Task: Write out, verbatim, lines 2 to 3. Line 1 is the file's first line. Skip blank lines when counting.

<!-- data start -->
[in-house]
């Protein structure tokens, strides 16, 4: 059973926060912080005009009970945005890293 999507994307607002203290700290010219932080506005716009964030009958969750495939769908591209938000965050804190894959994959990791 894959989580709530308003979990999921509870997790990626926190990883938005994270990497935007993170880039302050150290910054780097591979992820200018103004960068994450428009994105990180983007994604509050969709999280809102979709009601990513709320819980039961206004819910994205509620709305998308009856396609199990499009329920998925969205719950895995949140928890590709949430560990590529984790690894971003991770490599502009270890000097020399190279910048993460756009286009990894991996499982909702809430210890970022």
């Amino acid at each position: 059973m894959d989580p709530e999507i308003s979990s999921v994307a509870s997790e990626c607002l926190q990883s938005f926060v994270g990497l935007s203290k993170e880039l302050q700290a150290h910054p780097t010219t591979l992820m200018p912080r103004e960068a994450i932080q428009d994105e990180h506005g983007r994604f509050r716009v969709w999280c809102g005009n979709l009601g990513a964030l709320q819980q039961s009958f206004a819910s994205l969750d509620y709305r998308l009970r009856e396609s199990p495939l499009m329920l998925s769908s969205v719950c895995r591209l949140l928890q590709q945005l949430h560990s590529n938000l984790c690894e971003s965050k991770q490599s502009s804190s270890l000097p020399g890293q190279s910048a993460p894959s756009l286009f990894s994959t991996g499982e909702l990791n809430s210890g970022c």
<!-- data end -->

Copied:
């Protein structure tokens, strides 16, 4: 059973926060912080005009009970945005890293 999507994307607002203290700290010219932080506005716009964030009958969750495939769908591209938000965050804190894959994959990791 894959989580709530308003979990999921509870997790990626926190990883938005994270990497935007993170880039302050150290910054780097591979992820200018103004960068994450428009994105990180983007994604509050969709999280809102979709009601990513709320819980039961206004819910994205509620709305998308009856396609199990499009329920998925969205719950895995949140928890590709949430560990590529984790690894971003991770490599502009270890000097020399190279910048993460756009286009990894991996499982909702809430210890970022």
């Amino acid at each position: 059973m894959d989580p709530e999507i308003s979990s999921v994307a509870s997790e990626c607002l926190q990883s938005f926060v994270g990497l935007s203290k993170e880039l302050q700290a150290h910054p780097t010219t591979l992820m200018p912080r103004e960068a994450i932080q428009d994105e990180h506005g983007r994604f509050r716009v969709w999280c809102g005009n979709l009601g990513a964030l709320q819980q039961s009958f206004a819910s994205l969750d509620y709305r998308l009970r009856e396609s199990p495939l499009m329920l998925s769908s969205v719950c895995r591209l949140l928890q590709q945005l949430h560990s590529n938000l984790c690894e971003s965050k991770q490599s502009s804190s270890l000097p020399g890293q190279s910048a993460p894959s756009l286009f990894s994959t991996g499982e909702l990791n809430s210890g970022c």